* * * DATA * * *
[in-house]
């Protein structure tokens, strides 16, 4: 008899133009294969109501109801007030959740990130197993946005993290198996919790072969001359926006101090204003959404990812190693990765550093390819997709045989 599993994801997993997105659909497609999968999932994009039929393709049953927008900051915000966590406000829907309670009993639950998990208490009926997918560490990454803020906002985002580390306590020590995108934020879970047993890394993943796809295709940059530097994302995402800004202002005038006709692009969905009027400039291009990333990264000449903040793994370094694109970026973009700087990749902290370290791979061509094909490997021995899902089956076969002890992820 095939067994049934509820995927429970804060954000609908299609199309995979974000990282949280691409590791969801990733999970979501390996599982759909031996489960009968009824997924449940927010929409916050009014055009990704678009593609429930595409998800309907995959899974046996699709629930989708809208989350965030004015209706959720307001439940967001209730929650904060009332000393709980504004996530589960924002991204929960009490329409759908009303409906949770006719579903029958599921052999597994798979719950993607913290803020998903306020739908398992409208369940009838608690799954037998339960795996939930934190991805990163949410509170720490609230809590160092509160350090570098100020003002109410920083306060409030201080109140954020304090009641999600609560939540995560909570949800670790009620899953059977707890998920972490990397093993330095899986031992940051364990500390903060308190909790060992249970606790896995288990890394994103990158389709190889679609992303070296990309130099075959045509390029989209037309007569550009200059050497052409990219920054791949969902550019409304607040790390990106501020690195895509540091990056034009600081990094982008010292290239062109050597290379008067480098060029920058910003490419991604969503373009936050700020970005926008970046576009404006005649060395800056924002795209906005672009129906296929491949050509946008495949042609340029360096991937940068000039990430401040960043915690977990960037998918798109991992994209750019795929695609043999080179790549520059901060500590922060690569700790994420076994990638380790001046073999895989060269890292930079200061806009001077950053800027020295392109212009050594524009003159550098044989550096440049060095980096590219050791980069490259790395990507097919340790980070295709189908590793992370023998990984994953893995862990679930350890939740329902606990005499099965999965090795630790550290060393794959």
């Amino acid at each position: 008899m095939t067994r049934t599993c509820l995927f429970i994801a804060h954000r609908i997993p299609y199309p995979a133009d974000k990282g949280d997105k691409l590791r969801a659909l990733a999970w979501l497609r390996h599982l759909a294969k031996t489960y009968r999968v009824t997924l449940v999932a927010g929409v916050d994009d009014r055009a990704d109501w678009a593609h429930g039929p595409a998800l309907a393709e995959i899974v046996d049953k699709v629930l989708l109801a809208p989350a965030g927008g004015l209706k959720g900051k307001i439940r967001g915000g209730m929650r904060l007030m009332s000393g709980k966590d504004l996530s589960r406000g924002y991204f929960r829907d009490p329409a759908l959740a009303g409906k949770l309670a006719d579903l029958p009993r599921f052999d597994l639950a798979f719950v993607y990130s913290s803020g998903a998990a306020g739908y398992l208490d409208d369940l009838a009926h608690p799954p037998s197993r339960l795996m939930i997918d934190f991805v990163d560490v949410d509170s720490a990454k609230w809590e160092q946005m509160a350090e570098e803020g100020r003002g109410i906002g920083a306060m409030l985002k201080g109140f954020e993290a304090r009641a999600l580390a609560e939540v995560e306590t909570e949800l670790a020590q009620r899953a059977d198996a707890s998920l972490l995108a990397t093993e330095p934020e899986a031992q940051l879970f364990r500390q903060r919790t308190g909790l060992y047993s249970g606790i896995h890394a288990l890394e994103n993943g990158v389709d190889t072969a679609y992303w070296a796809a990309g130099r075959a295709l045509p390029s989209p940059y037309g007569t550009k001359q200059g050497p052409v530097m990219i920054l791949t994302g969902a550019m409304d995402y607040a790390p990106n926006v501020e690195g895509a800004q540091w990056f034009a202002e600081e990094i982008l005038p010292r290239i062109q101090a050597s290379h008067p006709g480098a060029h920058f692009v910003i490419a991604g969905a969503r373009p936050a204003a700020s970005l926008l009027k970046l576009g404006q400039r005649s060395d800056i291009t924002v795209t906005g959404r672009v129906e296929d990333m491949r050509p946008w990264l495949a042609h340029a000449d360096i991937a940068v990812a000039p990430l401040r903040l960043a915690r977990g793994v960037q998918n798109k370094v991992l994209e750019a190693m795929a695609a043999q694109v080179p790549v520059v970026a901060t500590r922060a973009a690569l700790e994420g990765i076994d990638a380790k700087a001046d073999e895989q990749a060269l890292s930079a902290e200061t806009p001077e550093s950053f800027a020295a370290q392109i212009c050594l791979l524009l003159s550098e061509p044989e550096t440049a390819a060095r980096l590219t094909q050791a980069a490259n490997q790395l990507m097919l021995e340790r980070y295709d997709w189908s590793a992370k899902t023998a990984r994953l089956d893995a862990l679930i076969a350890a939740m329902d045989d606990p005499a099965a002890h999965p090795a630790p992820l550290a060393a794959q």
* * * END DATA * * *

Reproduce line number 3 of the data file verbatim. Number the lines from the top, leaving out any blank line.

């Amino acid at each position: 008899m095939t067994r049934t599993c509820l995927f429970i994801a804060h954000r609908i997993p299609y199309p995979a133009d974000k990282g949280d997105k691409l590791r969801a659909l990733a999970w979501l497609r390996h599982l759909a294969k031996t489960y009968r999968v009824t997924l449940v999932a927010g929409v916050d994009d009014r055009a990704d109501w678009a593609h429930g039929p595409a998800l309907a393709e995959i899974v046996d049953k699709v629930l989708l109801a809208p989350a965030g927008g004015l209706k959720g900051k307001i439940r967001g915000g209730m929650r904060l007030m009332s000393g709980k966590d504004l996530s589960r406000g924002y991204f929960r829907d009490p329409a759908l959740a009303g409906k949770l309670a006719d579903l029958p009993r599921f052999d597994l639950a798979f719950v993607y990130s913290s803020g998903a998990a306020g739908y398992l208490d409208d369940l009838a009926h608690p799954p037998s197993r339960l795996m939930i997918d934190f991805v990163d560490v949410d509170s720490a990454k609230w809590e160092q946005m509160a350090e570098e803020g100020r003002g109410i906002g920083a306060m409030l985002k201080g109140f954020e993290a304090r009641a999600l580390a609560e939540v995560e306590t909570e949800l670790a020590q009620r899953a059977d198996a707890s998920l972490l995108a990397t093993e330095p934020e899986a031992q940051l879970f364990r500390q903060r919790t308190g909790l060992y047993s249970g606790i896995h890394a288990l890394e994103n993943g990158v389709d190889t072969a679609y992303w070296a796809a990309g130099r075959a295709l045509p390029s989209p940059y037309g007569t550009k001359q200059g050497p052409v530097m990219i920054l791949t994302g969902a550019m409304d995402y607040a790390p990106n926006v501020e690195g895509a800004q540091w990056f034009a202002e600081e990094i982008l005038p010292r290239i062109q101090a050597s290379h008067p006709g480098a060029h920058f692009v910003i490419a991604g969905a969503r373009p936050a204003a700020s970005l926008l009027k970046l576009g404006q400039r005649s060395d800056i291009t924002v795209t906005g959404r672009v129906e296929d990333m491949r050509p946008w990264l495949a042609h340029a000449d360096i991937a940068v990812a000039p990430l401040r903040l960043a915690r977990g793994v960037q998918n798109k370094v991992l994209e750019a190693m795929a695609a043999q694109v080179p790549v520059v970026a901060t500590r922060a973009a690569l700790e994420g990765i076994d990638a380790k700087a001046d073999e895989q990749a060269l890292s930079a902290e200061t806009p001077e550093s950053f800027a020295a370290q392109i212009c050594l791979l524009l003159s550098e061509p044989e550096t440049a390819a060095r980096l590219t094909q050791a980069a490259n490997q790395l990507m097919l021995e340790r980070y295709d997709w189908s590793a992370k899902t023998a990984r994953l089956d893995a862990l679930i076969a350890a939740m329902d045989d606990p005499a099965a002890h999965p090795a630790p992820l550290a060393a794959q």